Highlights from summer camps offered through Iowa State University Extension and Outreach in Sioux County

Explorations in Vet Science, a cornerstone of the agriculture and natural resources camps, is for youth that love animals and science. This camp was for 4th through 8th grade students. Ben Pullen, Summer Ag and Natural Resources Educator, taught youth through games and hands-on activities.  The students explored the basics of animal behavior and health. They spent time at various centers exploring first aid, x-rays, shots, teeth, and animal exanimation. For the first time this year, they participated in a bio security activity in response to the recent porcine epidemic diarrhea virus (PEDV) concerns in the swine industry. They also had an opportunity to visit with a veterinarian about vet science careers.



Next Steps Vet Science is a continuation of the vet science experience. Offered to students who completed the 5th through 8th grade and participated in Explorations in Vet Science, this camp was a study in biology and the systems of the body. The youth built models of each system discussed. They made a heart out of pop bottles for the circulatory system, a lung made of balloons and pop bottles and muscles and bone made out of wood and rubber bands. Discussions followed each model about how it works, what it was representing and how to examine on an animal.  The culmination of the camp was a health examination of an animal and then provides a report to the “owner” of the animal.

Design Daywas offered to students 4th through 8th grade. Local artist, Judy Thompson, taught new design techniques in watercolor.  Nickkie Hoekstra, owner of Creative Nature, shared about landscaping design. 4-H alumni, Anna Den Herder, shared techniques for effective posters.  Math skills were emphasized in this program as it relates to design symmetry. An advanced photography session was led by Vanessa Bartels, Generations Photography.  The students received tips on how to increase their skills in portrait and landscape photography and practice their skill with professional help.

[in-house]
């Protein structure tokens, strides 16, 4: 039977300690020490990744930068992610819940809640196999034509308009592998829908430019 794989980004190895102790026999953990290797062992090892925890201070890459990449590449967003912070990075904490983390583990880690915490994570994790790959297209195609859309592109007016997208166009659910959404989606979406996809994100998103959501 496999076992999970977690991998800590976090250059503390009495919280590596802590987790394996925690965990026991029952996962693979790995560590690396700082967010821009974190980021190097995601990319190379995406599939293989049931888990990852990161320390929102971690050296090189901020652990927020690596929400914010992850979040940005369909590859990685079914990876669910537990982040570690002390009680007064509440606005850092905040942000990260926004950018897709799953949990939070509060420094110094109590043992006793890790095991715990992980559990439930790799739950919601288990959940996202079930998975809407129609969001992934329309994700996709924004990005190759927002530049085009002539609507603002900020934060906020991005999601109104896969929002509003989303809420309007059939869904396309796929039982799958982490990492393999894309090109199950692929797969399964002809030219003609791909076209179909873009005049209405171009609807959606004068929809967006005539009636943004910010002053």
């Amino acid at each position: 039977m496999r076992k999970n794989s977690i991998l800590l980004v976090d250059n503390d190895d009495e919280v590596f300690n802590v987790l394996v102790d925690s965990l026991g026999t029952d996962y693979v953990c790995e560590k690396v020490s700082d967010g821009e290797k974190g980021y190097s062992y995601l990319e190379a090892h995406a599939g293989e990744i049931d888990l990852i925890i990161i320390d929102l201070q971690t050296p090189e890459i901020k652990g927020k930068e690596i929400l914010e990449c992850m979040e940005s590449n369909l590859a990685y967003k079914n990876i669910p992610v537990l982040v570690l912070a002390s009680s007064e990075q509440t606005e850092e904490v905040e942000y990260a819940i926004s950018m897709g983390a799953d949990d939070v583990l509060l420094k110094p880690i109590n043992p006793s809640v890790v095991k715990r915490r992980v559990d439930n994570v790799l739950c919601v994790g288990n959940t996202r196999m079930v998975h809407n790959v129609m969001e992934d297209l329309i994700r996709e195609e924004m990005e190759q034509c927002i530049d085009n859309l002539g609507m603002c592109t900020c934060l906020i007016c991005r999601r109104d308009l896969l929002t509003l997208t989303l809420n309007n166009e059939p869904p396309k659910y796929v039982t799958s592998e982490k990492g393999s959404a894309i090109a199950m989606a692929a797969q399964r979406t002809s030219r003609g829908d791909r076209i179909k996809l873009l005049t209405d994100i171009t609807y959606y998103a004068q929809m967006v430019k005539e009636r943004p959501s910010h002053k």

Green Thumb, Dirty Fingerswas a K-3 camp that introduced younger children to the 4-H program. In this camp youth explored soil, tended plants and ate fresh produce. This camp encouraged healthy eating habits and interest in science and community involvement through hands-on activities. The camp began by digging in dirt, looking at the composition of different soils and talked about which soils are good for different plants. The children talked about seeds and different types of seeds observing differences and similarities. Participants helped to plant a flower bed in Orange City and a vegetable garden in Rock Valley. They ended the day talking about where food comes from and did an activity called “Rocks to Ice Cream” where they made ice cream in a bag. Summer Educator, Ben Pullen, offered the camps in partnership with the Orange City Parks and Rec Department and the Rock Valley Community School FFA Instructor.